Federal banking reform would give cannabis firms access to the full US financial system, greatly facilitating business transactions, lending, and so on. Financial services are currently limited because cannabis is still illegal on the federal level. The SAFE Act, which would do this, has been proposed multiple times in Congress. It hasn’t made it through the congressional gauntlet yet, but has many supporters.

Federal tax reform has also been proposed. Currently federal income taxes for cannabis firms are unfairly burdensome. Firms are not allowed any business expense deductions (other than cost of goods sold) commonly available to any other company, again because they sell an illegal product. So in 2020, for example, in 2020 Trulieve was unable to deduct $150 million in SG&A expenses from taxable income, and paid much more ($94.5 million on $223 million of operating income) than similar companies in other industries. The immediate benefits from tax reform are obvious.

What happened to the stock price?

Stock chart for Trulieve

Stock chart for Trulieve (Seeking Alpha)

Trulieve and every cannabis company got ensnared in the emerging high-growth company mania of 2020 and the precipitous reversal to risk-off investing in 2021-22. At extremes of market sentiment all emerging high growth overshoot at the top and bottom. Like all investors, I was caught up in the excitement to some degree, although I stopped writing on the sector early in March 2021 and didn’t resume until late November when conditions were greatly improved. In any case, as I wrote recently in My 5-Year Cannabis Investing Plan, cannabis investing has always been a long-term proposition.

Cannabis is indeed an emerging high-growth sector, but each sector is different. Certainly Trulieve is different than high-profile brethren like SoFi (SOFI) and Snowflake (SNOW), etc. in important ways. But for the entirety of the now popped bubble, the professional investment class has treated all emerging high-growth sectors the same — the latest policy is just take them all out and shoot them. The result is some interesting valuations, as the table below comparing price to earnings and price to sales ratios illustrates.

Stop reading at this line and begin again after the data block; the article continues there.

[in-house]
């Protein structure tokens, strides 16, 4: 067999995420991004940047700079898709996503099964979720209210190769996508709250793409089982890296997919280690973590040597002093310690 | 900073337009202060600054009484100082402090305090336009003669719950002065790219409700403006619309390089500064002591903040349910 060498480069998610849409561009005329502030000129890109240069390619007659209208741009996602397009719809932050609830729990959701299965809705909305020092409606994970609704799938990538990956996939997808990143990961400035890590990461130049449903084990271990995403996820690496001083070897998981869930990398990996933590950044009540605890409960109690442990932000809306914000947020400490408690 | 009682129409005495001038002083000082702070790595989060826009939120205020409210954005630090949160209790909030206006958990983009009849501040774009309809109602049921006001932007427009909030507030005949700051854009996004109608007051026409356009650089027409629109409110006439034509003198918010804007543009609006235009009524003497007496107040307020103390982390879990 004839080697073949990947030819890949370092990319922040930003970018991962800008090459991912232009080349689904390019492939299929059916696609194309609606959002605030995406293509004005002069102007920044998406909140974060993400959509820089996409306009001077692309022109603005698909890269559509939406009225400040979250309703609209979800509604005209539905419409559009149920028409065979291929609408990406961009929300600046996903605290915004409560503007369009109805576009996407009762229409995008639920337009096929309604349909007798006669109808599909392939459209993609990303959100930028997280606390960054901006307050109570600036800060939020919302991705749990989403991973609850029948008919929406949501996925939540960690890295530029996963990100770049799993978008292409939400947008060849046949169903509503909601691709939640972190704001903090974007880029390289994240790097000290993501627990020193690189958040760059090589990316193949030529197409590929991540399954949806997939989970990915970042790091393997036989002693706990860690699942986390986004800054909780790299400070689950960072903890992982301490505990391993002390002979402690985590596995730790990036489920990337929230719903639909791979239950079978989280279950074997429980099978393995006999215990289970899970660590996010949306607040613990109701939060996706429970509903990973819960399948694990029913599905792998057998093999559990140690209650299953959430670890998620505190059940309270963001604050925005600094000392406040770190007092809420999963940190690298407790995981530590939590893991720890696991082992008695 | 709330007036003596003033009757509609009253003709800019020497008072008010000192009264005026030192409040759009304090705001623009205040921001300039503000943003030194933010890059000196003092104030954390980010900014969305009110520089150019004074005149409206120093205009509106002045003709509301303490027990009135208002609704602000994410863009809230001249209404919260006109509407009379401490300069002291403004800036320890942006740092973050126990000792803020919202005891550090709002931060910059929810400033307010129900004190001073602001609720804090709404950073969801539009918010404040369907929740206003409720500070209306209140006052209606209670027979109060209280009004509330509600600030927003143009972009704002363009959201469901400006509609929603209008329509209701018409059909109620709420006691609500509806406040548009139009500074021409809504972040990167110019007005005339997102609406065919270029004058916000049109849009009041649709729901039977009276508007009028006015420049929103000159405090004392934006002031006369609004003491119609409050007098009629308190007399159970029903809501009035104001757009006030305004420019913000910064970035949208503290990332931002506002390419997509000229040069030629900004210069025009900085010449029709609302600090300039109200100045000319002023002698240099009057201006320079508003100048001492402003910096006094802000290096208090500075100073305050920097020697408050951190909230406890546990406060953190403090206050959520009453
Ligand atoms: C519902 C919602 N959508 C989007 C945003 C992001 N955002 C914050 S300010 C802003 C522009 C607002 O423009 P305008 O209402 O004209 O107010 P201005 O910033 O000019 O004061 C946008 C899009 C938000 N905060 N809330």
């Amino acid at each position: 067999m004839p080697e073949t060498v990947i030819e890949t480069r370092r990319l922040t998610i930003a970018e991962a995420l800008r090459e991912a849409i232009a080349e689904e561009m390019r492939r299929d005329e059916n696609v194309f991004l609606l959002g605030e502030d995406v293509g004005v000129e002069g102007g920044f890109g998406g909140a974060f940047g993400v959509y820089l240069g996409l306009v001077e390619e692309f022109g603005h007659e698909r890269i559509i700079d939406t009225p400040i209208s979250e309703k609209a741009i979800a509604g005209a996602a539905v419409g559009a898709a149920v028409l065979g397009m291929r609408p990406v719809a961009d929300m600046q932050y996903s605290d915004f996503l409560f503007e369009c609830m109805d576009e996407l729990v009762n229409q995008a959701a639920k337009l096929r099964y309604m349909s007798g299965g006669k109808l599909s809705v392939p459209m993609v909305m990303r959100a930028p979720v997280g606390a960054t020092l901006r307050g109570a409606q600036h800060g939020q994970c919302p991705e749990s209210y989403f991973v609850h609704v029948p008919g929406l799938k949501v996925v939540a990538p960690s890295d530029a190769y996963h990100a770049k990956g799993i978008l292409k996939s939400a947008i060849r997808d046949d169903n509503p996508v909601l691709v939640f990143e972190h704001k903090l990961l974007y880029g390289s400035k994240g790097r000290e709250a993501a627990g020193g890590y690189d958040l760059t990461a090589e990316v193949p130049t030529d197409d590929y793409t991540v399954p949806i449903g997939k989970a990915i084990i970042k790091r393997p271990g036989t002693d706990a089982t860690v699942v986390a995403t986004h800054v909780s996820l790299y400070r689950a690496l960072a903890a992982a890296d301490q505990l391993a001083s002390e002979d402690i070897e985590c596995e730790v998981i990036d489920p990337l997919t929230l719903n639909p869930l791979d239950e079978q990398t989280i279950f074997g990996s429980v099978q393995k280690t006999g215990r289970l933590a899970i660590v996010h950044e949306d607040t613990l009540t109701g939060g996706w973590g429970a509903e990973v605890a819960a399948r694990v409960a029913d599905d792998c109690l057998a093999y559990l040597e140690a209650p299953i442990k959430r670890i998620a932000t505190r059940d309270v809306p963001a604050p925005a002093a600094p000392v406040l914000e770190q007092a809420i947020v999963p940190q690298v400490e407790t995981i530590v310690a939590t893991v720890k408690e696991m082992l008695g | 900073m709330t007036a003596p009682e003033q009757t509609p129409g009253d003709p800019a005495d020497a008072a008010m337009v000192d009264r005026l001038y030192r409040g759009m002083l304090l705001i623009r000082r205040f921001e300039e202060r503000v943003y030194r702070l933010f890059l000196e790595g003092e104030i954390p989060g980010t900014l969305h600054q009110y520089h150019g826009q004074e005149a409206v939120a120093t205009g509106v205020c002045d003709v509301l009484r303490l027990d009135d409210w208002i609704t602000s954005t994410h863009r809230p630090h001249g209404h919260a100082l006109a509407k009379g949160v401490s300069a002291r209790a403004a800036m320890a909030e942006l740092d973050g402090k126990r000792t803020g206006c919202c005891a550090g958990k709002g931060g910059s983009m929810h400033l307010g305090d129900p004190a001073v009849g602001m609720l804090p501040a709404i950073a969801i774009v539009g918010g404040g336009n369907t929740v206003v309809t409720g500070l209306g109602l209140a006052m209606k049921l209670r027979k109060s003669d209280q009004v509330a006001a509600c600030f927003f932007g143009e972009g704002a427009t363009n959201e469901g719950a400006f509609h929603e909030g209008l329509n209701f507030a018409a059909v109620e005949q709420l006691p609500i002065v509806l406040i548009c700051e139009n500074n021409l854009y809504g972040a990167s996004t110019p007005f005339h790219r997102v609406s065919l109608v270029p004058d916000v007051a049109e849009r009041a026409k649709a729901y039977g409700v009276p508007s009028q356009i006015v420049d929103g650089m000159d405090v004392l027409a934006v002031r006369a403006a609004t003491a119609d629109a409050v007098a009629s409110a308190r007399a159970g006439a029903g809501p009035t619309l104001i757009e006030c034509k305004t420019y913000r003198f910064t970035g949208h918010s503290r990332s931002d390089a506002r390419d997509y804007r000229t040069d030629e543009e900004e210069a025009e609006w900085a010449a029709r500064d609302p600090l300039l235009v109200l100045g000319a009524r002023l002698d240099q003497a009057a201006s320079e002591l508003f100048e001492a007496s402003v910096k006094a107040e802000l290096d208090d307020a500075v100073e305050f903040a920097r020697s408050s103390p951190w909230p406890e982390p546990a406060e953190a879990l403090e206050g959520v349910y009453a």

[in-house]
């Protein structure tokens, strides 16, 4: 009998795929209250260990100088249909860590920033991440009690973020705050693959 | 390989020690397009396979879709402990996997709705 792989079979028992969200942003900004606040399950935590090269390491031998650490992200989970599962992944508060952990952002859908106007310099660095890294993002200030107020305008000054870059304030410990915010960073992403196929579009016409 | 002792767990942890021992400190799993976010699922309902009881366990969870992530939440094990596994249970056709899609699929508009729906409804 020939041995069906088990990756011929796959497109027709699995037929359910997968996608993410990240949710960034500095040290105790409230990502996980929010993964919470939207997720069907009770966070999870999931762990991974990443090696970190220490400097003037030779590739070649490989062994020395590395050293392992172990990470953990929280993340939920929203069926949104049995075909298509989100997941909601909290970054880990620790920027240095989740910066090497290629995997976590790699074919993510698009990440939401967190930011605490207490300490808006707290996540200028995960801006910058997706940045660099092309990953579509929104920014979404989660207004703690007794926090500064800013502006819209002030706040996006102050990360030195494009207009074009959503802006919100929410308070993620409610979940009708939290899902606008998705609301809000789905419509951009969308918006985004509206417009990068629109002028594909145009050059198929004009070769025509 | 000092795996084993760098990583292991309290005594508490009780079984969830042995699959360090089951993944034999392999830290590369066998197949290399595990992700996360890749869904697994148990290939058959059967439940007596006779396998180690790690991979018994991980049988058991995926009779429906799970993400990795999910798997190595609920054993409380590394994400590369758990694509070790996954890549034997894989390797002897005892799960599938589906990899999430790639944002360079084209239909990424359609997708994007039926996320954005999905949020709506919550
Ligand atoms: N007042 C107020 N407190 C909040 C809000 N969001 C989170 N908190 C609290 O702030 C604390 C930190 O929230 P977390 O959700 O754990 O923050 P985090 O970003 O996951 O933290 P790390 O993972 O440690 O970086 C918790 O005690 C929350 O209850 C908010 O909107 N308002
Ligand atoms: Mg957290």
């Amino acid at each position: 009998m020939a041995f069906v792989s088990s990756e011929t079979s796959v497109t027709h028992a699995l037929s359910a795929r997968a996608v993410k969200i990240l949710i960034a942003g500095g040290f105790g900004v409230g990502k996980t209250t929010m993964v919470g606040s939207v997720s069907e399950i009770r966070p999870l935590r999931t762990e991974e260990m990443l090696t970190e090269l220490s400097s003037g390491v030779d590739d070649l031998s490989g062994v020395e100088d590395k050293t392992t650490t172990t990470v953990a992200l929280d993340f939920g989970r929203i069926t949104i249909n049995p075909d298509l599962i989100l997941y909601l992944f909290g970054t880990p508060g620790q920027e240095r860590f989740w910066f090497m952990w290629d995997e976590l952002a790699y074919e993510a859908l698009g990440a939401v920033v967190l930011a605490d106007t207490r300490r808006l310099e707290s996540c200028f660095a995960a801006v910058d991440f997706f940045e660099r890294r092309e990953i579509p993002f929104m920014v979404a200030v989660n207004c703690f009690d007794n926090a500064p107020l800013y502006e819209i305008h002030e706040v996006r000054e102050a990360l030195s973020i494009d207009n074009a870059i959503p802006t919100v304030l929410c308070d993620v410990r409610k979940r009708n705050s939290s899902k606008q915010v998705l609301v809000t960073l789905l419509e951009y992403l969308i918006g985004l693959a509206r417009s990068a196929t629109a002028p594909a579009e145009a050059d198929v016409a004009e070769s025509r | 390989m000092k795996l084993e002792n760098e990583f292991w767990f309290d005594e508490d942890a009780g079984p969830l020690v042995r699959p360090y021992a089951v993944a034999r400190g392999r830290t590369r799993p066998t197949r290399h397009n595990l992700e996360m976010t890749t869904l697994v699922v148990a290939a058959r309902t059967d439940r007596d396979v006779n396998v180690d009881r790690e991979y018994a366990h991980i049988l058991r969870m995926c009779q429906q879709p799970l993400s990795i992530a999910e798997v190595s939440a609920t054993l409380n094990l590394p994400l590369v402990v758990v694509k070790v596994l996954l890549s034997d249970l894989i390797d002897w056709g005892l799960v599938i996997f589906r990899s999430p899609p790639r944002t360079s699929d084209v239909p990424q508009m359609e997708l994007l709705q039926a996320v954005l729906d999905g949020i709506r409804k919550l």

2021 PE 2022 PE 2021 P/S 2022 P/S
Trulieve 19.1 15.2 3.61 2.32
Green Thumb 41.3 23.9 3.41 2.69
Verano 11.7 11.1 4.12 3.54
Upstart 62.5 38.7 9.9 5.92
Coupa 129.1 122.9 10.23 8.45
Cloudflare 2716 949 29.29 21.91

Source: Seeking Alpha

I am not making a case that cannabis PE and P/S ratios should be identical to high tech. High tech is often more scalable, operates in a global market, and there are numerous other differences that elevate their PE and P/S. Still, it appears that cannabis fundamentals have been forgotten in the race to dump all emerging growth. The cannabis industry is projected to grow at 25-30% annually for most of the decade, and the good companies will do better than that (Trulieve’s 2022 revenue growth is projected at 55%). They were overvalued at their peak, but appear to be undervalued now.


As with any growth industry, if the anticipated growth does not materialize then forward multiples of earnings and sales will have to be re-rated. As an emerging industry there are also unknowns that involve risks. In Trulieve’s case, the maximum bull case assumes favorable legislation and regulation continues to move forward. In addition, the research on the health effects of cannabis that were blocked for many years are just beginning, with obvious results for the industry depending on which way they go. Finally, cannabis is becoming a very competitive space. The competitive winners are yet to be determined, but based on its performance so far Trulieve looks to be one of them.

Summing Up

Two years ago, when I first wrote about cannabis, it was truly the Wild West. Many new firms were competing for attention. Since then the market has started making more sense. Former darlings like Harvest (OTCQX:HRVSF), Liberty (OTCQX:LHSIF), MedMen (OTCQB:MMNFF), iAnthus (OTCPK:ITHUF), Tilray (TLRY) and Aphria have faded away in spite of big promises and huge amounts of investor capital. Others will follow. Another group of companies, like Verano, Green Thumb and Trulieve, are rising on superior strategy, execution, and most of all, profits. On many measures Trulieve is at the top in performance and potential. Successful investing means investing in companies that will be successful. The chances of doing this are greatly improved by picking companies that have a proven record of success. Trulieve gets my Strong Buy recommendation.